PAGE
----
EIGHT SENIOR military officers are to be charged in Sudan with crimes against humanity over their part in the mass killing of over 150 protesters on 3rd June.
The continuous mass actions by the Sudanese workers and youth have forced the junta to announce the charges after investigating the massacre, which was carried out to try and force the masses of Sudan to stop demonstrating and fighting for a government that represents their interests.
In fact masses of Sudanese workers have condemned the investigators for not going far enough into the organisation of the mass murder that took place and are demanding that the mass demonstrations continue.
Under a new power-sharing accord between the opposition and the military, there is supposed to be a fully independent investigation once a new government is in place.
Fath al-Rahman Saeed, head of the committee appointed to investigate the massacre, gave the initials of those indicted for crimes against humanity, but he refused to name them. They are still being protected.
He told a news conference that three officers had violated orders by moving security forces into the area of the sit-in protest outside the defence ministry, when in fact they had been ordered to clear a different area of the city.
This has been taken as a move to try and shield the top military from the charges being made by the masses that the general staff ordered the massacre of men, women and children that took place.
Saeed tried to insist that Security Forces ‘broke the law and entered the sit-in area … They removed the barricades, fired tear gas and fired intense and random bullets that led to the killing and wounding of protesters and the burning of tents’.
The 3rd June massacre had the opposite effect on the mass movement to that intended by the military chiefs. Instead of cowing the masses, it enraged them to take to the streets in even bigger numbers.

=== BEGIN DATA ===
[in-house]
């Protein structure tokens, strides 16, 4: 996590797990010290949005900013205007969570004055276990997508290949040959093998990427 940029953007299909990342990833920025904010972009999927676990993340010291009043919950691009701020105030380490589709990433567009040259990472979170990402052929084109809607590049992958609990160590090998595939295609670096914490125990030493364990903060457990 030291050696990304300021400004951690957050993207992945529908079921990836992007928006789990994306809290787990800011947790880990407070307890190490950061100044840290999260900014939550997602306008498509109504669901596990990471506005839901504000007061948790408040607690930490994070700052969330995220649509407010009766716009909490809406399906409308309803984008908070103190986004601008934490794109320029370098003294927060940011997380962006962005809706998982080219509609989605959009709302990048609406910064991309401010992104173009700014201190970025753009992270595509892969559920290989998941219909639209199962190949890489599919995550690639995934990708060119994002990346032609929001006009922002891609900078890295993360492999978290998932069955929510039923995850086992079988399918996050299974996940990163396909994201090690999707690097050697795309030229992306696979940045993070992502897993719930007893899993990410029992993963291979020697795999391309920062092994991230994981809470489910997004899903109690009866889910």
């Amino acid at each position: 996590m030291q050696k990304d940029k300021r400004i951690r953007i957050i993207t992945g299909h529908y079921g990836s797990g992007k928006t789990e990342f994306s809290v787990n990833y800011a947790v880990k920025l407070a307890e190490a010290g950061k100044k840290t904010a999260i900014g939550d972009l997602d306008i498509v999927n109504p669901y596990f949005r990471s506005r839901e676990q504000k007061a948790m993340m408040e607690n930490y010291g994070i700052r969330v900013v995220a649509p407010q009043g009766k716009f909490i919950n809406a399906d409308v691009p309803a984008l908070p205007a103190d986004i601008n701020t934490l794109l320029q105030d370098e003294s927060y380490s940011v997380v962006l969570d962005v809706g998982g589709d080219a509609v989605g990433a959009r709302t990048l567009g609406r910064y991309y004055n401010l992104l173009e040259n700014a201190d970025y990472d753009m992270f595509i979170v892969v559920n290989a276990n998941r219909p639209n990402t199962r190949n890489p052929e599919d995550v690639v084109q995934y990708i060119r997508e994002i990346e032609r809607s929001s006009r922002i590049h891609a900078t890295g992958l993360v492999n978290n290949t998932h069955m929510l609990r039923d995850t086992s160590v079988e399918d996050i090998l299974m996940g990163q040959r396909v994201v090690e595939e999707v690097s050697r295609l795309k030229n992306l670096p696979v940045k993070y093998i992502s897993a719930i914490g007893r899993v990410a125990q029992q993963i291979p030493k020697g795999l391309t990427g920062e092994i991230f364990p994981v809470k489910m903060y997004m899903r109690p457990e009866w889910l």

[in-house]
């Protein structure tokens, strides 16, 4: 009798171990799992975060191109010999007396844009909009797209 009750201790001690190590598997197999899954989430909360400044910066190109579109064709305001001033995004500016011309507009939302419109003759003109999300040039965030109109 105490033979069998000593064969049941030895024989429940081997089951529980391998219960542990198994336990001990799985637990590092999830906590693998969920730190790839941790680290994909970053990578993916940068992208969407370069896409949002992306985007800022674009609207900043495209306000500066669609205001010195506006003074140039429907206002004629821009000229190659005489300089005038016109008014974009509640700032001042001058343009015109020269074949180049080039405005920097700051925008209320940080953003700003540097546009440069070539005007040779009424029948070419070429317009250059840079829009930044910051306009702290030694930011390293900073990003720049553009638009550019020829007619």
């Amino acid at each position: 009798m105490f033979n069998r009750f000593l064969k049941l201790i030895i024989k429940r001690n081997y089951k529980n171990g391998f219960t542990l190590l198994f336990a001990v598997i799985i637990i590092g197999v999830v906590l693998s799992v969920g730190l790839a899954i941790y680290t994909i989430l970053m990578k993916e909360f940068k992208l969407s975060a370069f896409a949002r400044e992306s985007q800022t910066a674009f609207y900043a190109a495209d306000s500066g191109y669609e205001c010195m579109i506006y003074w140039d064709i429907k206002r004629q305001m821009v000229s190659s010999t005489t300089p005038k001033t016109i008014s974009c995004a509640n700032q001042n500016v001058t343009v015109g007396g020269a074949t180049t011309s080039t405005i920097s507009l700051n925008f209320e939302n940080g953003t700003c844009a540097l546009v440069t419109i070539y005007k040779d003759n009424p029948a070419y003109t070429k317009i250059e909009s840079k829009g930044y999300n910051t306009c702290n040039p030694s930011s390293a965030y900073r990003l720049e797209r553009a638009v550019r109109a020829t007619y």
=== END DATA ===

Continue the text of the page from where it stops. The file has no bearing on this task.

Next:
Tens of thousands of protesters returned to the streets a few weeks later to stage the biggest demonstration since Bashir’s overthrow, forcing the generals to resume talks on a power-sharing government. On Saturday, dozens of protesters chanted slogans against the investigatory committee in Khartoum’s Burri district.
One of the opposition leaders, Ismail al-Taj from the Sudanese Professionals’ Association, said the inquiry findings were based on inaccurate data about casualties, and had sent a ‘shock to the Sudanese street and the regional and international communities’.
Sudanese demonstrators have flocked to the streets in the capital Khartoum to protest against the findings of the official investigation that put the death toll from the June raid on the sit-in protest at no more than 87.
The demonstrators and opponents of Sudan’s military rulers on Saturday dismissed the figure for the dead and wounded of the June 3rd massacre as being far too low and demanded an independent investigation.
Demonstrators chanted slogans against the investigative committee and burned tyres as they vented their anger at the findings of the ‘cover-up’ military probe.
Opposition medics insist that at least 127 people were killed and 400 people wounded as security forces fired live ammunition at protesters, who were demanding that the military cede power and the so-called Transitional Military Council be broken up.
Instead, the generals also moved to consolidate their power and faced bigger popular protests, which used defensive violence on many occasions in the face of a heavy-handed crackdown.
Many Sudanese workers are insisting that the military will never give up their power and that a power-sharing agreement with them is impossible to achieve.
Egypt and the oil-rich Persian Gulf states, particularly Saudi Arabia and the United Arab Emirates, regard Sudan as a strategically important country in the region and that the army must keep control.
More and more workers are demanding that the trade unions must form a workers’ government as the only way forward for the country and its working people.